Stare at a downward-pointing stairwell long enough and mind will move matter. We masses will erupt from our seats and change our condition. Hit “play,” however, and the image stutters in uneven intervals. Patches of sunlight draw us outward. Another beautiful day. I smoke up in a nearby park and walk the perimeter of a lake. A way of forgetting the remaining workweek. Dead leaves — now fluttering, now sizzling — hang above me, in the wind, in the trees. Bicyclists whizz by like members of a different species. The city curves atop the underlying geography. A friend and I had speculated half in jest earlier about whether or not Ayn Rand owned pets — speculation inspired, no doubt, by the current tax bill. No way she could have cared for other creatures, we laughed — but apparently she fancied cats, and bragged that she could demonstrate “objectively” that cats have value. LOL. Her name turns up again, though, after the park. A middle-aged mohawked dude who I often see at Goodwill and who never fails to corner me and talk my ear off sidles over as he always does — this time announcing, however, that he’s looking for a copy of Atlas Shrugged. “Can’t help you with that,” I mutter, peering at the day’s findings. I leave the store afterwards bearing God Loves, Man Kills (an X-Men graphic novel from the 1980s that I remember reading as a kid), along with an early 2000s reissue of Norman Greenbaum’s Spirit in the Sky, and several volumes of Marxist theory.
Greenbaum’s title track earned its hit status by turning cheery Christian piety into a divine, bluesy, highway-speed, hand-clapping bit of fuzz-pop. The album’s other great charmer, “Jubilee,” succeeds with roughly the same formula. Time, it says, can be spread like butter. Any time, any time at all. Mind removes itself, quickens its pace. I imagine a round white “start” button like the ones featured on old arcade cabinets. When I press it, the dream begins, projecting outward the world as seen.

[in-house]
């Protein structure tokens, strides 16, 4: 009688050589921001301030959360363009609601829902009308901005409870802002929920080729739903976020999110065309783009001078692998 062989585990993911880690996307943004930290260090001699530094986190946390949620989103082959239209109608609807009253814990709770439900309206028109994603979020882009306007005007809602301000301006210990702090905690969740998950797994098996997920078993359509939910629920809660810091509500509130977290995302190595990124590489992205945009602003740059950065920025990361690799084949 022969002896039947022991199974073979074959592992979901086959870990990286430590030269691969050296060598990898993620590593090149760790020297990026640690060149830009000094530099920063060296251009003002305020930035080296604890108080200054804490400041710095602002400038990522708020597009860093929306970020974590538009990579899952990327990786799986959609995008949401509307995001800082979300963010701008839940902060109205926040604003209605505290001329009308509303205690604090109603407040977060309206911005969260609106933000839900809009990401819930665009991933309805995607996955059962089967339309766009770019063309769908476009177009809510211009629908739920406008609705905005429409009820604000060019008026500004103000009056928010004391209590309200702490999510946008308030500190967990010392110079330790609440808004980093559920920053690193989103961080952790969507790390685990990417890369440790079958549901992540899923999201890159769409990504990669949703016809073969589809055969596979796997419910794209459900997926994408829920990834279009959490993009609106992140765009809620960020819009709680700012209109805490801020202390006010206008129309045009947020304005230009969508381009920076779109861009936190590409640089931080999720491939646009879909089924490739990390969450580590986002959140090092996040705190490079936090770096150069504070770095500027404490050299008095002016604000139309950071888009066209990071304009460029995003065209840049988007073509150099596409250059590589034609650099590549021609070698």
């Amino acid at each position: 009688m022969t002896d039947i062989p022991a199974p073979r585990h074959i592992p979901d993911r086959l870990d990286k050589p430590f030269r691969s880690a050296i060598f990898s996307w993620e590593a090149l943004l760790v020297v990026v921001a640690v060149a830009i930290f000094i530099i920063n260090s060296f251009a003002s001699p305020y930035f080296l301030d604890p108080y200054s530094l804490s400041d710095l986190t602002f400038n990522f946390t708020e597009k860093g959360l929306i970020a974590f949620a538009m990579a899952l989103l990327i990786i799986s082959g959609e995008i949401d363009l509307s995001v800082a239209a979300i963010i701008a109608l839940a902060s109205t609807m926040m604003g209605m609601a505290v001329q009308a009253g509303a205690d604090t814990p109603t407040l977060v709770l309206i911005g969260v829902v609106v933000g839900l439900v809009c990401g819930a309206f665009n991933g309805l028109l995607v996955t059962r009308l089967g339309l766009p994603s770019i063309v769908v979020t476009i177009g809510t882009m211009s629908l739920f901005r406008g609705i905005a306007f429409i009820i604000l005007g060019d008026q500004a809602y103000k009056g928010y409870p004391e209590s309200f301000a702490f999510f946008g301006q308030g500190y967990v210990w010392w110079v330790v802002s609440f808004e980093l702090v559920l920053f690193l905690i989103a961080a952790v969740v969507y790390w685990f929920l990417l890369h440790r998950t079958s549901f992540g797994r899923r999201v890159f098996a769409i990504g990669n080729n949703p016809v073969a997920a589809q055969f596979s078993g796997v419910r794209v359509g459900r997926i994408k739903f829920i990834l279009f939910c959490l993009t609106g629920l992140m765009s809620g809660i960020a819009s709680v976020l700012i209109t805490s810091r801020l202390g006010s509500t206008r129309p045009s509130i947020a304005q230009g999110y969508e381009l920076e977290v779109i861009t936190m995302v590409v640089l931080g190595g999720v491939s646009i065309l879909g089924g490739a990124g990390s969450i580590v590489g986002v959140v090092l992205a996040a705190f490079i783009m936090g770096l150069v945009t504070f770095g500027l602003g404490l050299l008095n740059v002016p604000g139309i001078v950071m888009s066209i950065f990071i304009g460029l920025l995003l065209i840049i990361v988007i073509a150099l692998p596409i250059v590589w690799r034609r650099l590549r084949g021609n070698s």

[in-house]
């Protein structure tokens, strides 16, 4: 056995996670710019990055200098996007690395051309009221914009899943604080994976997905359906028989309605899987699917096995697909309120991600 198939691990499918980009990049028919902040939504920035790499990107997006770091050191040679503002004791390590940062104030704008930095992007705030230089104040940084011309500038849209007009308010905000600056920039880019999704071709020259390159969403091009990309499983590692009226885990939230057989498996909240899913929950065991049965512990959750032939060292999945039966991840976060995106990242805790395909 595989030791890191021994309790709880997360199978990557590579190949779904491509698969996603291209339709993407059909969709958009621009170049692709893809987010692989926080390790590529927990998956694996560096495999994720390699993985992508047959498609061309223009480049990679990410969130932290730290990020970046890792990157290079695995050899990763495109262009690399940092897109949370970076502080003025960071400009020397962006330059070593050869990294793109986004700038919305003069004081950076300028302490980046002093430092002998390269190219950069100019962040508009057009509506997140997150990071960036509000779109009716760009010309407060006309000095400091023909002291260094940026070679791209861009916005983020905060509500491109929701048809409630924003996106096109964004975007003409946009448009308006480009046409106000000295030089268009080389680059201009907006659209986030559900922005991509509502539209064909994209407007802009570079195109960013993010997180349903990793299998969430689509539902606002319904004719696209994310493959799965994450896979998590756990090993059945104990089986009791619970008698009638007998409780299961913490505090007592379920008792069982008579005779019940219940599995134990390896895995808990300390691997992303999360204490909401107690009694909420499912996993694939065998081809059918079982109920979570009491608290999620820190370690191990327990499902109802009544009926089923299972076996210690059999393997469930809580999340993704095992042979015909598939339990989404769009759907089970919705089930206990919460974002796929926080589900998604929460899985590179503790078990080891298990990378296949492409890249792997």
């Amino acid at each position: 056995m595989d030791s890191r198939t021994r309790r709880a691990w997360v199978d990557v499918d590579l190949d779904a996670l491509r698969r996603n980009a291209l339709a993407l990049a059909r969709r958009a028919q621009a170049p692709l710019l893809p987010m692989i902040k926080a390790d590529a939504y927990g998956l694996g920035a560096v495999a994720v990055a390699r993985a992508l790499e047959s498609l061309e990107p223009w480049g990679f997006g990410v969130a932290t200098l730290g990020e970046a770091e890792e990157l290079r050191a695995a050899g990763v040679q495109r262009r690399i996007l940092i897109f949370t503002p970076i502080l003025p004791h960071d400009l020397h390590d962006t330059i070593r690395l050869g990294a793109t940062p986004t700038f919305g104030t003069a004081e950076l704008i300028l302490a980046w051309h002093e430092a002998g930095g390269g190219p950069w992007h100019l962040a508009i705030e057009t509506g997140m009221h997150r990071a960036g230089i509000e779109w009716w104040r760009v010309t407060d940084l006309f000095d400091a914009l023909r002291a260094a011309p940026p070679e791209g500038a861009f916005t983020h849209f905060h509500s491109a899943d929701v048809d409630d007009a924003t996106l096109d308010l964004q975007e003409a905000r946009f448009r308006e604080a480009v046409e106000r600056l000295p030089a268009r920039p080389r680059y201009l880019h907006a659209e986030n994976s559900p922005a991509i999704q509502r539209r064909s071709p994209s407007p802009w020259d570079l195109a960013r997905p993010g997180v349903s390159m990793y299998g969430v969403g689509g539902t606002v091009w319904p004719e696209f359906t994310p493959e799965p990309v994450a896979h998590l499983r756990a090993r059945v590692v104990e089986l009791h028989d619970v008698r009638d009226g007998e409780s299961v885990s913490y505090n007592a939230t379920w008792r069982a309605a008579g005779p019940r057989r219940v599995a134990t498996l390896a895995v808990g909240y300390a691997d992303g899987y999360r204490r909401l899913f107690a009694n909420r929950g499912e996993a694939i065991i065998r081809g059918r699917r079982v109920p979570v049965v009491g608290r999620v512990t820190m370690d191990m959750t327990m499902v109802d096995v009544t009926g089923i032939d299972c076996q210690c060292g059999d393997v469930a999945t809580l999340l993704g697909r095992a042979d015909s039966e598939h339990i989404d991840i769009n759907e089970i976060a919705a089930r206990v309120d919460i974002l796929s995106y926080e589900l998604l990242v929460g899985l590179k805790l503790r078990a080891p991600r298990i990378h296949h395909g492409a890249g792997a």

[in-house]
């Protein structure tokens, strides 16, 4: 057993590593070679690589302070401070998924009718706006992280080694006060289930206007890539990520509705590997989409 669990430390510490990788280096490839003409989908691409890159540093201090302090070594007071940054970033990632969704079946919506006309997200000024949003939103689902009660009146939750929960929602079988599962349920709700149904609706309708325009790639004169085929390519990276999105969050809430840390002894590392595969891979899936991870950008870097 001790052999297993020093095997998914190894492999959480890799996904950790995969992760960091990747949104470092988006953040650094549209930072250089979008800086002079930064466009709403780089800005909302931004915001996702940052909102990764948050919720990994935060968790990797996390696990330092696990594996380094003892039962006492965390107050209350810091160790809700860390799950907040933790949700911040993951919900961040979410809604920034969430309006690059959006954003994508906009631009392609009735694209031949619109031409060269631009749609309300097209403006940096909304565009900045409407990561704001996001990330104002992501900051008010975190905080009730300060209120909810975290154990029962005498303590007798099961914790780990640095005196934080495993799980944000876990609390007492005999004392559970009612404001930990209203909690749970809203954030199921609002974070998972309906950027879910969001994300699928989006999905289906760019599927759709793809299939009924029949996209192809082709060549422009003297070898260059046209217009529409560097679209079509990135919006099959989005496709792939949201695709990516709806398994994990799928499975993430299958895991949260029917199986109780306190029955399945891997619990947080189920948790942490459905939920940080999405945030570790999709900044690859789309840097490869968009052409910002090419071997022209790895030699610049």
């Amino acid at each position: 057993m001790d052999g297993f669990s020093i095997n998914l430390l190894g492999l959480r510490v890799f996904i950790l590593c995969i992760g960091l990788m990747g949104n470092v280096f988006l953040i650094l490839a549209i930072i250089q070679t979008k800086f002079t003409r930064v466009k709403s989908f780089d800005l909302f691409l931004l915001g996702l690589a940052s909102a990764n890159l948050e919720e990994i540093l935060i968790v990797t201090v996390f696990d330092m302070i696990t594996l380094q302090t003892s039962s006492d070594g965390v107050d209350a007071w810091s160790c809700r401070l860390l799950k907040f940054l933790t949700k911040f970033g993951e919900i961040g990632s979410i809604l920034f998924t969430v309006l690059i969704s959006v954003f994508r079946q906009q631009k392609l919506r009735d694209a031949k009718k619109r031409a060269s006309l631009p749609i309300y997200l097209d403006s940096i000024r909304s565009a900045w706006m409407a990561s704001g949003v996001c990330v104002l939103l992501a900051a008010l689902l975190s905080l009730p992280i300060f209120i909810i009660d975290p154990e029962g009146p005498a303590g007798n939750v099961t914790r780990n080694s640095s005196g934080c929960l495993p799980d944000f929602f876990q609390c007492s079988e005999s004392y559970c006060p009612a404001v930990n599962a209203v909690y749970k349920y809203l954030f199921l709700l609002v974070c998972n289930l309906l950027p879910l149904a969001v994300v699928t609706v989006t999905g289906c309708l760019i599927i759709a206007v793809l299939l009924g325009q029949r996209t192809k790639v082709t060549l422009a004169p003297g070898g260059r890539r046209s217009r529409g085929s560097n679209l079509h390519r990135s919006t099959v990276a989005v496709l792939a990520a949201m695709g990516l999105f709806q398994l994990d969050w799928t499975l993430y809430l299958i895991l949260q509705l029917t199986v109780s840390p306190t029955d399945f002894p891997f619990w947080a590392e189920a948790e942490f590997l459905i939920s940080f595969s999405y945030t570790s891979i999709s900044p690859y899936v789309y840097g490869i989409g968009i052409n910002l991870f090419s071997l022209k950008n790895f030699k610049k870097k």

Gnostic beasts blow smoke in my face. They draw their fangs and whisper in my ear. I posit the existence both of a subliminal language and of those who speak it. I know not, however, this subliminal messenger-class’s intent. “What art thou,” I ask blindly, “friend or foe?” Friends and I must try to make the Commune into the outcome of history’s likely progression. Put utopia back on the map. Marxism needs to stop its “museum roaring with crowd of sober patrons” act. The grain of sand must become the pearl. No more molding of behavior to accord with the words of the patriarch. Dress instead to celebrate life. Become like the wild animals who, even as we converse, continue to roam the countryside. The change from good to brutish happens, though, in every child, warns Wilhelm Reich. It is here and now, in one’s inner grace, that one attains one’s godhood. No more entrapment of consciousness in identification with the as-is. Go instead for weed-supplemented walks with friends. Pass a grey-and-white cat nesting in a batch of monkey-grass. When friends and I stomp through a park amid the murky air of a purple and orange dusk, a cacophony of chirping bird-speak erupts from an evergreen, and squirrels root around in dead leaves at the base of tall, bare shadow-trees. A friend recommends I read Argentinian author Samanta Schweblin’s new novel Fever Dream. I direct my head toward knowledge acquisition, but nothing happens — the system’s fried. All I can picture are skies filled with slaughterbots. Autonomous drones. Makes no difference whether we’re ‘tiny house’-owning minimalists or OCD hoarders. They’ll declare open season on all of us. Tech will empower authoritarian capitalism to precision-strike its foes.